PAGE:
Role of Pax 2 & Pax 8 in Ovarian Cancer Origin – UROP Symposium

Role of Pax 2 & Pax 8 in Ovarian Cancer Origin

Zara Bedella

Research Mentor(s): Abdulsalam Soofi
Program: WAGSFP
Authors: Zara Bedella, Emily Warden, Vivie Li, Abdul Soofi, PhD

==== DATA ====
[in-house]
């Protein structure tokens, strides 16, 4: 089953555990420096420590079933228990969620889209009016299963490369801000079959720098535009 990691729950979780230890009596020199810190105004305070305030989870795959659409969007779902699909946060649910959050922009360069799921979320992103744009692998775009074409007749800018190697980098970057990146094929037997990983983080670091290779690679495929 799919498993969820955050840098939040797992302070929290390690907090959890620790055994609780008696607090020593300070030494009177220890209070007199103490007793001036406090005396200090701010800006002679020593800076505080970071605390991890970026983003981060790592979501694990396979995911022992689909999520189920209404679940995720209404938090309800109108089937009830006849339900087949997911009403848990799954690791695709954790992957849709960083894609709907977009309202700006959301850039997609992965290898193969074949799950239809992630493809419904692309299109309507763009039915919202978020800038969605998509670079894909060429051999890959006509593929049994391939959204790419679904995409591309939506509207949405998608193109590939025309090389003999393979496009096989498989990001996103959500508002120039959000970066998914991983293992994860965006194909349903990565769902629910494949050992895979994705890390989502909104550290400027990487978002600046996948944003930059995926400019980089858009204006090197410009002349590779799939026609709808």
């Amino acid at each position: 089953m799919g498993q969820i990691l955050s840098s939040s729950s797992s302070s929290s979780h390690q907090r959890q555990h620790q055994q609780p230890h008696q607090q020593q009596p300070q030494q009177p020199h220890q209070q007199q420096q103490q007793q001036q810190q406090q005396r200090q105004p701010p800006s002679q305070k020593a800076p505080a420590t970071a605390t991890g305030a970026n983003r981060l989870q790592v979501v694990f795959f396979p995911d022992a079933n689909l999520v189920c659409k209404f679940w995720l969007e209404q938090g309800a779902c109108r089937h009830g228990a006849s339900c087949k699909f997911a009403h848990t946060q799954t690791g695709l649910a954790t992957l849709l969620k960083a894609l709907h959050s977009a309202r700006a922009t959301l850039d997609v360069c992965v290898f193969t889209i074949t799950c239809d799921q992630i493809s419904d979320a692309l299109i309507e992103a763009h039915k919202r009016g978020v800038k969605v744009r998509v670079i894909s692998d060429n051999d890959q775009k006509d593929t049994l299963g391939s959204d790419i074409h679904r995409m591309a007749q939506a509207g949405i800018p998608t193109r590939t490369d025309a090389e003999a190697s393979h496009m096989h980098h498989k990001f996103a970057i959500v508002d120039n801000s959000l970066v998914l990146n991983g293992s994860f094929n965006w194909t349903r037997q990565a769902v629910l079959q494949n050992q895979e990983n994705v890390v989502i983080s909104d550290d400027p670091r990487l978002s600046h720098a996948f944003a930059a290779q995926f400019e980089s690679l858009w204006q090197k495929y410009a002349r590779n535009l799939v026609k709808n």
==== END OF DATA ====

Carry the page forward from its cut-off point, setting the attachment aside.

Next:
Epithelial ovarian cancer (EOC) is the most common and most lethal type of ovarian cancer, and secretory cells are believed to be the progenitors of EOC. Pax2 & Pax8 positive secretory cells are oviduct epithelial progenitors and can further differentiate to ciliated cell progeny. Pax2 & Pax8 function in the oviduct and are not present in other healthy organs, thus we seek to understand their role in epithelial ovarian cancer origin and progression. It has been indicated that perhaps this cancer originates from epithelial tissue in the oviduct when homeostasis in this area is disrupted and progresses toward the ovary where it begins to proliferate. To investigate this, we generated double & single KO mouse models of Pax2 and Pax8 to analyze their roles in maintaining the integrity of the oviduct cells and whether these transcription factors will provide a new insight into epithelial homeostasis. Mice carrying conditional KO appeared normal with no evidence of abnormalities. However, after tamoxifen administration and specific deletion of Pax2 & Pax8, these mice failed to conceive even eight weeks following the administration. Additionally, we observed progressive phenotypes at later times in the three combinations of protein deletion (Pax2 KO, Pax8 KO, Pax2/Pax8 double KO) for up to one year after tamoxifen administration. This indicates that Pax2 & Pax8 are critical for maintaining the integrity of the oviduct. This research can work towards a better understanding of how the most prevalent form of ovarian cancer originates and persists, and these transcription factors could ultimately serve as biomarkers for diagnostic and treatment measures.

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